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# bigrat

Perl 5 version 8.8 documentation

# NAME

bigrat - Transparent BigNumber/BigRational support for Perl

# SYNOPSIS

`  use bigrat;  \$x = 2 + 4.5,"\n";			# BigFloat 6.5  print 1/3 + 1/4,"\n";			# produces 7/12`

# DESCRIPTION

All operators (inlcuding basic math operations) are overloaded. Integer and floating-point constants are created as proper BigInts or BigFloats, respectively.

Other than bignum, this module upgrades to Math::BigRat, meaning that instead of 2.5 you will get 2+1/2 as output.

## Modules Used

`bigrat` is just a thin wrapper around various modules of the Math::BigInt family. Think of it as the head of the family, who runs the shop, and orders the others to do the work.

The following modules are currently used by bignum:

`        Math::BigInt::Lite      (for speed, and only if it is loadable)        Math::BigInt        Math::BigFloat        Math::BigRat`

## Math Library

Math with the numbers is done (by default) by a module called Math::BigInt::Calc. This is equivalent to saying:

`	use bigrat lib => 'Calc';`

You can change this by using:

`	use bigrat lib => 'BitVect';`

The following would first try to find Math::BigInt::Foo, then Math::BigInt::Bar, and when this also fails, revert to Math::BigInt::Calc:

`	use bigrat lib => 'Foo,Math::BigInt::Bar';`

Please see respective module documentation for further details.

## Sign

The sign is either '+', '-', 'NaN', '+inf' or '-inf'.

A sign of 'NaN' is used to represent the result when input arguments are not numbers or as a result of 0/0. '+inf' and '-inf' represent plus respectively minus infinity. You will get '+inf' when dividing a positive number by 0, and '-inf' when dividing any negative number by 0.

## Methods

Since all numbers are not objects, you can use all functions that are part of the BigInt or BigFloat API. It is wise to use only the bxxx() notation, and not the fxxx() notation, though. This makes you independed on the fact that the underlying object might morph into a different class than BigFloat.

## Cavaet

But a warning is in order. When using the following to make a copy of a number, only a shallow copy will be made.

`        \$x = 9; \$y = \$x;        \$x = \$y = 7;`

If you want to make a real copy, use the following:

`	\$y = \$x->copy();`

Using the copy or the original with overloaded math is okay, e.g. the following work:

`        \$x = 9; \$y = \$x;        print \$x + 1, " ", \$y,"\n";     # prints 10 9`

but calling any method that modifies the number directly will result in both the original and the copy beeing destroyed:

`        \$x = 9; \$y = \$x;        print \$x->badd(1), " ", \$y,"\n";        # prints 10 10        \$x = 9; \$y = \$x;        print \$x->binc(1), " ", \$y,"\n";        # prints 10 10        \$x = 9; \$y = \$x;        print \$x->bmul(2), " ", \$y,"\n";        # prints 18 18`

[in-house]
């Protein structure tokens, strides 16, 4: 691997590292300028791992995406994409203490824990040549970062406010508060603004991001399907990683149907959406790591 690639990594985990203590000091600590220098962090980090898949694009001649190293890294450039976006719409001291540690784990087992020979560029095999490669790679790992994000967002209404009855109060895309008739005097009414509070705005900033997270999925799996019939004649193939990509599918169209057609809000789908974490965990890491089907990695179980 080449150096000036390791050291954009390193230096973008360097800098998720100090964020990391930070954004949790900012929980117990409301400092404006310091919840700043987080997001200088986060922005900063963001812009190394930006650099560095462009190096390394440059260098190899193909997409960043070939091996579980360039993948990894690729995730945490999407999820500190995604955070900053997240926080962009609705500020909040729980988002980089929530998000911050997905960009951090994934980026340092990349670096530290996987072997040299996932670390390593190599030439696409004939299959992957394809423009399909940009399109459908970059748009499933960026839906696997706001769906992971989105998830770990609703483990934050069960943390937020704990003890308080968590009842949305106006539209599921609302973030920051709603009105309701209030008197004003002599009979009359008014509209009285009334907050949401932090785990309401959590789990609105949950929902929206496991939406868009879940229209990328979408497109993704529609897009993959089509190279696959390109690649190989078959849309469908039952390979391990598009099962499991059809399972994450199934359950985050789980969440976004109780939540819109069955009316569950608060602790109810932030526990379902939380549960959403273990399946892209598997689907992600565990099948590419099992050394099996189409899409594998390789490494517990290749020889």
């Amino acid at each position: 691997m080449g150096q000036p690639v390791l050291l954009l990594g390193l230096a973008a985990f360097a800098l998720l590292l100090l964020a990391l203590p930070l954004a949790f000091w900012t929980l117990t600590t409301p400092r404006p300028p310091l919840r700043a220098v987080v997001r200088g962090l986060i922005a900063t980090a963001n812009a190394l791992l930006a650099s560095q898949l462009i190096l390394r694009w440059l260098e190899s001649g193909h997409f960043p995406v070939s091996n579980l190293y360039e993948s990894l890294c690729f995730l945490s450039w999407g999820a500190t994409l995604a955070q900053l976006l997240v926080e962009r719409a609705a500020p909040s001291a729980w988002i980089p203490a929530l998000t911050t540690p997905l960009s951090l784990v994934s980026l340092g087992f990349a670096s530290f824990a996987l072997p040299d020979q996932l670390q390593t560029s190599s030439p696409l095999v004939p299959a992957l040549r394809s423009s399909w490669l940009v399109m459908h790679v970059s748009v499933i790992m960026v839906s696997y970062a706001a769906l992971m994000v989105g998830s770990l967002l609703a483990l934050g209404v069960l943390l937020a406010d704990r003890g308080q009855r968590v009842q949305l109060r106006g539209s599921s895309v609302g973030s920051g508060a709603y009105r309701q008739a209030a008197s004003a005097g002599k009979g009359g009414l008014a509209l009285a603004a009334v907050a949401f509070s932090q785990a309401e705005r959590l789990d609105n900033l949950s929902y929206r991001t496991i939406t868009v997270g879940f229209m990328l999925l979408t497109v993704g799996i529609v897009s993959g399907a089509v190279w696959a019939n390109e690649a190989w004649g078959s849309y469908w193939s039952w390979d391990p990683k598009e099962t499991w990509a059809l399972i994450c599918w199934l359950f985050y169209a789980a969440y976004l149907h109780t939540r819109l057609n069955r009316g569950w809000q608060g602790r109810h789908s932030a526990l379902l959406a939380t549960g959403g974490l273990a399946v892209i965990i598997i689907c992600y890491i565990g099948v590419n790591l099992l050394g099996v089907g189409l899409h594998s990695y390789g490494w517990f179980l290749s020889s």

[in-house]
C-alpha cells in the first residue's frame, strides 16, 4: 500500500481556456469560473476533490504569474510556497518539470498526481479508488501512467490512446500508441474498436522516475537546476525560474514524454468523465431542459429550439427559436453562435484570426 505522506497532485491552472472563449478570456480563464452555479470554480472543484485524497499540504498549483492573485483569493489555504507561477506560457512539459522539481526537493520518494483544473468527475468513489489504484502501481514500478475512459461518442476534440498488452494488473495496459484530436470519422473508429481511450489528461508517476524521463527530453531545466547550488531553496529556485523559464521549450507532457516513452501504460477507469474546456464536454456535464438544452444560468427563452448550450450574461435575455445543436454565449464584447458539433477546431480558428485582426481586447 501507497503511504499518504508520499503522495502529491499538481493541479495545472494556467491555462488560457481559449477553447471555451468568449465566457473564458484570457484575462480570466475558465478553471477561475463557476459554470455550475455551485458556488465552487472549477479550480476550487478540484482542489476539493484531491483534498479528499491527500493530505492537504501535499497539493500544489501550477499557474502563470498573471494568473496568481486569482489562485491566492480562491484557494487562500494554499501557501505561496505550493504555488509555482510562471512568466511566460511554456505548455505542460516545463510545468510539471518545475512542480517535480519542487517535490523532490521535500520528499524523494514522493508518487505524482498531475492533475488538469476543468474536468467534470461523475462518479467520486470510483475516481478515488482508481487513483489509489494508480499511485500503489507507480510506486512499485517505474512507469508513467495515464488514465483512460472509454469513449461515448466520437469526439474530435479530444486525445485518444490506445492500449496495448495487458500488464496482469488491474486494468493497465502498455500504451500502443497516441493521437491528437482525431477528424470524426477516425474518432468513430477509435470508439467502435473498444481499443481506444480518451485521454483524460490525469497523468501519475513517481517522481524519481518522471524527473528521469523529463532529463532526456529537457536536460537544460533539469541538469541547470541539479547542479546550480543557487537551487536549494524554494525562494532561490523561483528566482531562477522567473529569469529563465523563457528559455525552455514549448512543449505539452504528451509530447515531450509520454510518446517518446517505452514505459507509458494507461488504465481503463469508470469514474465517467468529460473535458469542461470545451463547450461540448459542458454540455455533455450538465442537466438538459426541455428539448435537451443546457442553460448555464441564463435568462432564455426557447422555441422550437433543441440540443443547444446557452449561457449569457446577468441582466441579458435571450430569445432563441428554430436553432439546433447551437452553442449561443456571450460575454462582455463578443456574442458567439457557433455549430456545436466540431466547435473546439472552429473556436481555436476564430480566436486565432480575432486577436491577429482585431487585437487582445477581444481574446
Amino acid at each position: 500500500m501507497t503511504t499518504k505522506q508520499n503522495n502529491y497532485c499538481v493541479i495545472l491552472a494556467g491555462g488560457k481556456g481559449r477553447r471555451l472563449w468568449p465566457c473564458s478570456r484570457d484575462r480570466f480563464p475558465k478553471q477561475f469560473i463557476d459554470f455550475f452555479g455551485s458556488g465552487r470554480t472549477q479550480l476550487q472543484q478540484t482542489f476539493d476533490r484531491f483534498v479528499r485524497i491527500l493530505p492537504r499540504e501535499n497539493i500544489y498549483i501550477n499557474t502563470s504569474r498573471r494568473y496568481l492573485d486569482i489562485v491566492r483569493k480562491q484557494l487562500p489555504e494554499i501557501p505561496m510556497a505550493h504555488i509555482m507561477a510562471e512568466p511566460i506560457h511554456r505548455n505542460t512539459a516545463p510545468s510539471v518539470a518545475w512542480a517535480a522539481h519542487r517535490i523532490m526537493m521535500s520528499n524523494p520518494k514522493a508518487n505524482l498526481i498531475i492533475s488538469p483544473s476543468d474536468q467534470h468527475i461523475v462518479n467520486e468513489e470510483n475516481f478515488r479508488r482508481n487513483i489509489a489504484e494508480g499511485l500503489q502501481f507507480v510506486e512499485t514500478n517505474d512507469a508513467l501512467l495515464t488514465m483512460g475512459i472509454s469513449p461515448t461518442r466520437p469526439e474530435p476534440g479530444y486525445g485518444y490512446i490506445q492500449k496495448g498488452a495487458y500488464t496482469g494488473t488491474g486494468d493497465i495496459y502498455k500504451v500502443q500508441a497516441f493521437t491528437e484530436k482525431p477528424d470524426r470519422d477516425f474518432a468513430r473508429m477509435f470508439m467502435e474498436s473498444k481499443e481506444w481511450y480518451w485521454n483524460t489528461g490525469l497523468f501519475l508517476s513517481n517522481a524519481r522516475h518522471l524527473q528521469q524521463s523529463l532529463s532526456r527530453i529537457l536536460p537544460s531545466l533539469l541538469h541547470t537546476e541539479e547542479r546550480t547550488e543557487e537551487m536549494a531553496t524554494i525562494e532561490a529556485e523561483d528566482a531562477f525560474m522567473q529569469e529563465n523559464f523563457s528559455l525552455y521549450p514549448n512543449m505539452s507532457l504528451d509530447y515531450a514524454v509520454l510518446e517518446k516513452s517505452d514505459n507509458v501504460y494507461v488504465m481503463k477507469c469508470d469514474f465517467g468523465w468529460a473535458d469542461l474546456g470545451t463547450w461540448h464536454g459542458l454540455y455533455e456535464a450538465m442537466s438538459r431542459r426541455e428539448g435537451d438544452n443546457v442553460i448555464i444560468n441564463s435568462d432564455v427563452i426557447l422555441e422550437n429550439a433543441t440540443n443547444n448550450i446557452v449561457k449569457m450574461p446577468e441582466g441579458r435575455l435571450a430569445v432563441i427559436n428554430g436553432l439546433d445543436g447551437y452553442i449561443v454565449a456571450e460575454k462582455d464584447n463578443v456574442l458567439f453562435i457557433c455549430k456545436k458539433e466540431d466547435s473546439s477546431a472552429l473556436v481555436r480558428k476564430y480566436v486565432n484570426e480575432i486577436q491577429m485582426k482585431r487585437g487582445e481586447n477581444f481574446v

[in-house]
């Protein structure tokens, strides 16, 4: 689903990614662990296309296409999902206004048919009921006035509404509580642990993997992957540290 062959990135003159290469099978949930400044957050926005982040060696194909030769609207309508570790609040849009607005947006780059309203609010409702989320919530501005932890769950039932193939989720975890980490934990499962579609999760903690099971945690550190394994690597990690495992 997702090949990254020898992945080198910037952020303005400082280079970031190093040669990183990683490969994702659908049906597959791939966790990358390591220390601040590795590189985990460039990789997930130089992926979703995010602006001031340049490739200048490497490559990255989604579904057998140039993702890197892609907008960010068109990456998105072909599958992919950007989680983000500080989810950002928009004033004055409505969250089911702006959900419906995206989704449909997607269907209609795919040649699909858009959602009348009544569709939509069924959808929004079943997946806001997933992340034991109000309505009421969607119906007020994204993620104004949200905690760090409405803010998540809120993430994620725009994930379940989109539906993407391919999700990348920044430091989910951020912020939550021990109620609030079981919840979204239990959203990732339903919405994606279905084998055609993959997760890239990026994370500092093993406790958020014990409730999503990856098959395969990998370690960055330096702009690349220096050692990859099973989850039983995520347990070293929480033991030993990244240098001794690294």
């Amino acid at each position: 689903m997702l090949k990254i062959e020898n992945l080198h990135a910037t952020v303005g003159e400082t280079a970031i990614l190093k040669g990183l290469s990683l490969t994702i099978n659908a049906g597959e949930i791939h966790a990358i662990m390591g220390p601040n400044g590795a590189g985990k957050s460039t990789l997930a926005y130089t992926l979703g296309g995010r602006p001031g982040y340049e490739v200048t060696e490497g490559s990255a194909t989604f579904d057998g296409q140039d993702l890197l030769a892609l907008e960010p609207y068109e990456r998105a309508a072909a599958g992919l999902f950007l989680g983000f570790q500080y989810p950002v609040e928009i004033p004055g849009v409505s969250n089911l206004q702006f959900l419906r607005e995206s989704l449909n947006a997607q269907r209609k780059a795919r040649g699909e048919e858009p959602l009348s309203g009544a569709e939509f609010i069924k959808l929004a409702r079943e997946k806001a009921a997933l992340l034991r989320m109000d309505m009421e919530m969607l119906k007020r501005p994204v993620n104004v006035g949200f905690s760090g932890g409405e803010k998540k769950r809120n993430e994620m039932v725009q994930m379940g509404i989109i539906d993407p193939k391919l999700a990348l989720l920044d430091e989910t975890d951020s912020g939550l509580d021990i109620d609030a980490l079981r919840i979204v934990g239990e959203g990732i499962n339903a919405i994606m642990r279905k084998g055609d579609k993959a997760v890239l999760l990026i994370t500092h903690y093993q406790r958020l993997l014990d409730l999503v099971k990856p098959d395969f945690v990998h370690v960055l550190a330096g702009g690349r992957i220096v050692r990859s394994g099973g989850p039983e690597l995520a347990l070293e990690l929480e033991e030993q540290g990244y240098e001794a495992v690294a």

Using methods that do not modify, but testthe contents works:

`        \$x = 9; \$y = \$x;        \$z = 9 if \$x->is_zero();                # works fine`

See the documentation about the copy constructor and `=` in overload, as well as the documentation in BigInt for further details.

## Options

bignum recognizes some options that can be passed while loading it via use. The options can (currently) be either a single letter form, or the long form. The following options exist:

• a or accuracy

This sets the accuracy for all math operations. The argument must be greater than or equal to zero. See Math::BigInt's bround() function for details.

`	perl -Mbigrat=a,50 -le 'print sqrt(20)'`
• p or precision

This sets the precision for all math operations. The argument can be any integer. Negative values mean a fixed number of digits after the dot, while a positive value rounds to this digit left from the dot. 0 or 1 mean round to integer. See Math::BigInt's bfround() function for details.

`	perl -Mbigrat=p,-50 -le 'print sqrt(20)'`
• t or trace

This enables a trace mode and is primarily for debugging bignum or Math::BigInt/Math::BigFloat.

• l or lib

Load a different math lib, see MATH LIBRARY.

`	perl -Mbigrat=l,GMP -e 'print 2 ** 512'`

Currently there is no way to specify more than one library on the command line. This will be hopefully fixed soon ;)

• v or version

This prints out the name and version of all modules used and then exits.

`	perl -Mbigrat=v`

# EXAMPLES

`	perl -Mbigrat -le 'print sqrt(33)'	perl -Mbigrat -le 'print 2*255'	perl -Mbigrat -le 'print 4.5+2*255'	perl -Mbigrat -le 'print 3/7 + 5/7 + 8/3'		perl -Mbigrat -le 'print 12->is_odd()';`